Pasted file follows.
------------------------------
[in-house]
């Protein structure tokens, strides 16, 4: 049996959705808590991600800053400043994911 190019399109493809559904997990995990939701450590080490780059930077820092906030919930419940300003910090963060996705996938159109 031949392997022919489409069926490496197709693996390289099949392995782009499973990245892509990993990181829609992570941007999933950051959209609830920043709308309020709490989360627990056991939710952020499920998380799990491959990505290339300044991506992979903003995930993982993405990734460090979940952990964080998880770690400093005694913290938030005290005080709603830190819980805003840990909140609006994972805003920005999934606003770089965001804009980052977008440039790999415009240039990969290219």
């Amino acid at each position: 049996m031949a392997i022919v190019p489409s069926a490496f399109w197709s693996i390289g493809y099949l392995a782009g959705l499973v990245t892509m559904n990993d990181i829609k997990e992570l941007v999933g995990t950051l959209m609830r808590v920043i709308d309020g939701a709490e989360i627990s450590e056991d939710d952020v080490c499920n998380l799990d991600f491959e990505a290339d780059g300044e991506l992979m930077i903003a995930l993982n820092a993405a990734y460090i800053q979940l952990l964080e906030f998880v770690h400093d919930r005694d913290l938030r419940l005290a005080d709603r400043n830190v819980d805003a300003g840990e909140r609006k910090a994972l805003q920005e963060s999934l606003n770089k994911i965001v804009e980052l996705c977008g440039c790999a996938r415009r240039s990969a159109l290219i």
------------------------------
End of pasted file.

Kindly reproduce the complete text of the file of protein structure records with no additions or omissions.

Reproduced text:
[in-house]
């Protein structure tokens, strides 16, 4: 049996959705808590991600800053400043994911 190019399109493809559904997990995990939701450590080490780059930077820092906030919930419940300003910090963060996705996938159109 031949392997022919489409069926490496197709693996390289099949392995782009499973990245892509990993990181829609992570941007999933950051959209609830920043709308309020709490989360627990056991939710952020499920998380799990491959990505290339300044991506992979903003995930993982993405990734460090979940952990964080998880770690400093005694913290938030005290005080709603830190819980805003840990909140609006994972805003920005999934606003770089965001804009980052977008440039790999415009240039990969290219």
């Amino acid at each position: 049996m031949a392997i022919v190019p489409s069926a490496f399109w197709s693996i390289g493809y099949l392995a782009g959705l499973v990245t892509m559904n990993d990181i829609k997990e992570l941007v999933g995990t950051l959209m609830r808590v920043i709308d309020g939701a709490e989360i627990s450590e056991d939710d952020v080490c499920n998380l799990d991600f491959e990505a290339d780059g300044e991506l992979m930077i903003a995930l993982n820092a993405a990734y460090i800053q979940l952990l964080e906030f998880v770690h400093d919930r005694d913290l938030r419940l005290a005080d709603r400043n830190v819980d805003a300003g840990e909140r609006k910090a994972l805003q920005e963060s999934l606003n770089k994911i965001v804009e980052l996705c977008g440039c790999a996938r415009r240039s990969a159109l290219i």